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Registration is underrated and underappreciated. The key is to ensure proper registration from layer to layer across the entire printed circuit board. It’s a holistic process requiring anticipation, prediction, precise attention at each step, and detailed data tracking and monitoring.
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Book Excerpt: 'The Printed Circuit Designer's Guide to... Manufacturing Driven Design,' Chapter 5September 20, 2023 | I-Connect007 Editorial Team
Estimated reading time: 2 minutes
Excerpt from: The Printed Circuit Designer's Guide to... Manufacturing Driven Design, Chapter 5: Using the Cloud to Accelerate New Product Introductions
Improving Upon Reliability
The importance of validating that a design can be produced with yield, cost, and reliability in mind is important to a successful product launch. This is regardless of whether its manufacturability is ensured based on the traditional DFM approach, or through the Manufacturing Driven Design approach suggested here.
The electronics produced today are more relied upon than ever before. Many historians point to this adoption beginning with the space race. In 1977, twin space probes, Voyager 1 and 2, were launched. To ensure reliability, the deep space probe was built with dual-redundancy on every computerized system—two Computer Command Systems (CCS), two Flight Data Systems (FDS), and dual Attitude Articulation Control Systems (AACS). Even the two computer command systems were built with dual redundancy, two power supplies, two processors, and two buffers; these could operate independently, in parallel, or in tandem with one another.5 Their intended mission length was five years. Forty-five years later that technology is still sending bits of data back to Earth from interstellar space.
Today’s electronics respond fast enough to enable rockets to propel a payload into space, return autonomously, and safely land, completing a process that human reflexes could never be fast enough to do alone. Back on Earth, untold thousands count on medical implants to keep us alive. A higher level of importance on the reliability of electronics is closer to all of us and that dependance is ever increasing. If you doubt that, just try to take a mobile phone from a teenager and see how that goes.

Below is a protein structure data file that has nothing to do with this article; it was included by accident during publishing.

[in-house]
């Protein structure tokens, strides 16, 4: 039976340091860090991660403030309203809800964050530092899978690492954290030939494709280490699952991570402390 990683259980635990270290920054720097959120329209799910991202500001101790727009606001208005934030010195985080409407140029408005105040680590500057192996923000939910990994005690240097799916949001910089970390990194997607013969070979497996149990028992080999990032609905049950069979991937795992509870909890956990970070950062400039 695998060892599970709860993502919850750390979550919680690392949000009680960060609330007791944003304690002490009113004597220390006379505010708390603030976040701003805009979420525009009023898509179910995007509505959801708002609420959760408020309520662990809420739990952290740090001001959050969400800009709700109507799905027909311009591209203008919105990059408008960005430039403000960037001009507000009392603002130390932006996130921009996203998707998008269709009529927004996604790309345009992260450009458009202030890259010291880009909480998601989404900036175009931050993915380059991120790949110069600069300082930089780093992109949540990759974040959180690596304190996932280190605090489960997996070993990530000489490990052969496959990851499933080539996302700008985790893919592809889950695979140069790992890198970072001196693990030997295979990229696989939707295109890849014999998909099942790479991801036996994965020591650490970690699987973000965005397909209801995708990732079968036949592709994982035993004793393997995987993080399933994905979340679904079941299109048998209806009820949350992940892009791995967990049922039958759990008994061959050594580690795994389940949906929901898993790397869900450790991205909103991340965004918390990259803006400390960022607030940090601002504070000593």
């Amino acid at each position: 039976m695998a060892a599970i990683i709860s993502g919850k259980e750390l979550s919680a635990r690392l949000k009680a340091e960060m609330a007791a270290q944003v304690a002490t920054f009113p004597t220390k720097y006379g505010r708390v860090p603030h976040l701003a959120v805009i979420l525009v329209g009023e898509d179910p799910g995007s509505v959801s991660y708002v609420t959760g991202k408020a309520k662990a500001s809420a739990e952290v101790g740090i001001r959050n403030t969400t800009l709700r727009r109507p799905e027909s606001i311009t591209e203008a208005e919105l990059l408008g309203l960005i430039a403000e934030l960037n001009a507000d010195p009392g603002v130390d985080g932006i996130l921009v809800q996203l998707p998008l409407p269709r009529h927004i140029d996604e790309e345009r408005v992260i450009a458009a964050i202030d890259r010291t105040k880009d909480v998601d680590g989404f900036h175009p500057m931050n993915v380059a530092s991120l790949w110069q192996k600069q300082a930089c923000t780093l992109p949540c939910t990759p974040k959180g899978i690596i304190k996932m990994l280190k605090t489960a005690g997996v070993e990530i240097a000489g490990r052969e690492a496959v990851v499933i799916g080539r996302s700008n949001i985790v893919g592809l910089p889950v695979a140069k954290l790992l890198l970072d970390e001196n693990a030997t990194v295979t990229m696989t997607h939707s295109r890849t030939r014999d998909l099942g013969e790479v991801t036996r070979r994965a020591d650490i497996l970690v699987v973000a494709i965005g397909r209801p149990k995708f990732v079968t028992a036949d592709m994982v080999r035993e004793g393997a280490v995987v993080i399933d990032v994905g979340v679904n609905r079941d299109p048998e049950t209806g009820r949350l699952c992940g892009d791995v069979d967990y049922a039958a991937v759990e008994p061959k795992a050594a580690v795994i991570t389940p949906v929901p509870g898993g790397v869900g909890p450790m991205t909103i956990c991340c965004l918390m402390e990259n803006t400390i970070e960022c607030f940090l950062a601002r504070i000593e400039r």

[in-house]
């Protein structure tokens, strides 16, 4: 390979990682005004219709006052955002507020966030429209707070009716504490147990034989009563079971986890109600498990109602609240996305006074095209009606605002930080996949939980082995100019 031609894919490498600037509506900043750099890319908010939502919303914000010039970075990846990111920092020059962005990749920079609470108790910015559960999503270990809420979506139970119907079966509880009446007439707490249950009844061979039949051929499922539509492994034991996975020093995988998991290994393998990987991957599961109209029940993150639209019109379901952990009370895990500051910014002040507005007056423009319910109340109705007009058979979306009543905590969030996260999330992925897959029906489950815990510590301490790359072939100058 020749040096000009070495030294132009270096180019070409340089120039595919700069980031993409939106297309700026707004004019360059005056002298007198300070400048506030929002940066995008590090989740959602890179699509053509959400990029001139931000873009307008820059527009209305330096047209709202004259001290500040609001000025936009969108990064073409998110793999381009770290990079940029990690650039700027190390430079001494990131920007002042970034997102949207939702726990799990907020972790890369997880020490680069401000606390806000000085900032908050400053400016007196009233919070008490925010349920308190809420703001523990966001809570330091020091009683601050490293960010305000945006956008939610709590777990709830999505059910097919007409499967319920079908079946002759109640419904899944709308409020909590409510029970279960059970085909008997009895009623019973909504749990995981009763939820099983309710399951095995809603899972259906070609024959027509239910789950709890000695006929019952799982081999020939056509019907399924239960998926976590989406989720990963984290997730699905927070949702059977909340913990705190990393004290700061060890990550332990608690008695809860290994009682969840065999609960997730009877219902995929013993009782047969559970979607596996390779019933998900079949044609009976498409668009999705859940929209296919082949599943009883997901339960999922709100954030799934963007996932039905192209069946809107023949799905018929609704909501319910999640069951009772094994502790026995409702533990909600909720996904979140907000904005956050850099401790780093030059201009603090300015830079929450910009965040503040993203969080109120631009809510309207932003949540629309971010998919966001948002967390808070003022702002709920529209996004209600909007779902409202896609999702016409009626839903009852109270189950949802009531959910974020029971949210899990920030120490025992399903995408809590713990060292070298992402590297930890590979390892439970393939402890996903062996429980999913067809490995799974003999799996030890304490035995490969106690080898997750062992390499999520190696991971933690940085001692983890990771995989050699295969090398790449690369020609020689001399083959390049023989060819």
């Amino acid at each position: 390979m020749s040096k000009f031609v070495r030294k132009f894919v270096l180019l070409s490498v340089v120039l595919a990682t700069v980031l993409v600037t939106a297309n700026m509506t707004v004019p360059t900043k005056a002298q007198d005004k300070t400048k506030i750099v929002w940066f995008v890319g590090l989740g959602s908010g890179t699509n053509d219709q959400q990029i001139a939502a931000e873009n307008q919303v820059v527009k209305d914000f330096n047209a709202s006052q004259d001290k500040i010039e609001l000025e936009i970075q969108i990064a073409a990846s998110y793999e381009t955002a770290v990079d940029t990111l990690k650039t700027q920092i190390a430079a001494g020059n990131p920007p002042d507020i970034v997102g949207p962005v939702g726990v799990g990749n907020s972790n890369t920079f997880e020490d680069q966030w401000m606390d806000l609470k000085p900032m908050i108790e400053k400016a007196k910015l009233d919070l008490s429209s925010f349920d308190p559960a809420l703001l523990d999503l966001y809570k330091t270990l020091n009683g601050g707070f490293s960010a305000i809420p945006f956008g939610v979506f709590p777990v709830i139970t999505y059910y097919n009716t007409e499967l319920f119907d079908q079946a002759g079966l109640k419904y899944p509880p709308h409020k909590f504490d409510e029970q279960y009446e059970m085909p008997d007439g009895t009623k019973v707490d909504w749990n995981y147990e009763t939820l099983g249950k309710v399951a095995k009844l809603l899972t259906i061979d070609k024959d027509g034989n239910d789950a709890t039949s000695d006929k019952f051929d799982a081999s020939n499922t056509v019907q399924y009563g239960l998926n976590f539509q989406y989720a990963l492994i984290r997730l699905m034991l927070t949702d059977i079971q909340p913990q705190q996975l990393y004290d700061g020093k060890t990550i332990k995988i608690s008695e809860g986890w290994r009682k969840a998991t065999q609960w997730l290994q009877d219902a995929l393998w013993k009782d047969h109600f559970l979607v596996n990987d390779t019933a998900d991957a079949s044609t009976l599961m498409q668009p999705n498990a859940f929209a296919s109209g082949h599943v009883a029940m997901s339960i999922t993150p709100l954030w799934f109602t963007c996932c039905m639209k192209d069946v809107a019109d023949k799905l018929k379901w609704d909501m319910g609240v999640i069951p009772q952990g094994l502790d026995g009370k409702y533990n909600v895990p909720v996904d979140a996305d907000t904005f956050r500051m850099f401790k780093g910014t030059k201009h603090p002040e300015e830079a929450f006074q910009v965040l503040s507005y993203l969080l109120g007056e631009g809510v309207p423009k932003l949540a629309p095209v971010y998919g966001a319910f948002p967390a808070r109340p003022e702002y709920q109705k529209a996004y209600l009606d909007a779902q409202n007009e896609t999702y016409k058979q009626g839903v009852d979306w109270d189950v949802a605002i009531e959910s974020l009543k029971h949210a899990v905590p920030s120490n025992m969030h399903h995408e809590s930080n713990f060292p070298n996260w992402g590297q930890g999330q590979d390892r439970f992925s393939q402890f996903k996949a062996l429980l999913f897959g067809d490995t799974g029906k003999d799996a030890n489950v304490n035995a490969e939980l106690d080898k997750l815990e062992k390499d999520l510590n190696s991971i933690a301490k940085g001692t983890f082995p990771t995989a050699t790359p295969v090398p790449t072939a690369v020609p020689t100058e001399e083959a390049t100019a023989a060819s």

To improve upon reliability, all PCB manufacturers are ready and prepared to participate in the planning for PCB production right at the start of the design stage. Most manufacturers suggest that following general guidelines would at the very least minimize manufacturing problems and at the very best reduce cost. Using MDD, the manufacturing process capabilities become defined and shared by PCB manufacturers in a modern collaborative fashion. With this model there is no need for traditional documentation, as there is no longer a need for the designers to understand and interpret all the manufacturer’s capabilities. Design organizations often lack the required manufacturing knowledge and find manufacturing topics often unclear, missing important aspects, and even more important to the manufacturer, quickly out of date.
If 45 years after the launch of Voyager 1, documentation is still how manufacturing capabilities are communicated into design, the industry should take a deep look and evaluate how innovation today would result in a brighter future tomorrow. Innovation begins with overcoming limitations imposed by restricting the use of information, and moving toward the idea of forward thinking, where such sharing is to the mutual benefit of both parties.
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For this month's PCBAA Member Profile, the focus is on Hari Pillai, president, Technology Components, Sanmina. Hari says, "I think I’ve had a good dose of luck throughout my career. But beyond luck, I had a vision to become a general manager as far back as my undergraduate years. I made all my career decisions based on that. My evaluation criteria was always, “How does this opportunity get me closer to my goal?” Sometimes opportunities come from unexpected places."
Amkor Technology, Inc., a leading provider of semiconductor packaging and test services, has announced its plan to build an advanced packaging and test facility in Peoria, Arizona.
HANZA AB has signed an agreement to acquire all shares in Orbit One AB, a Swedish company that offers contract manufacturing of electronics and electromechanics. Orbit One has annual sales of approximately SEK 1.1 billion with an operating profit (EBITA) of approximately SEK 70 million.
Arch Systems, the leading provider of data, analytics, and insightful actions for manufacturing operations, announced this week its collaboration with Plexus Corp., a global leader in complex product design, supply chain, manufacturing, and sustaining services.
Mycronic AB has received an order for an SLX mask writer from a new customer in Asia. The order value is in the range of USD 5-7 million. Delivery of the system is planned for the first quarter of 2025.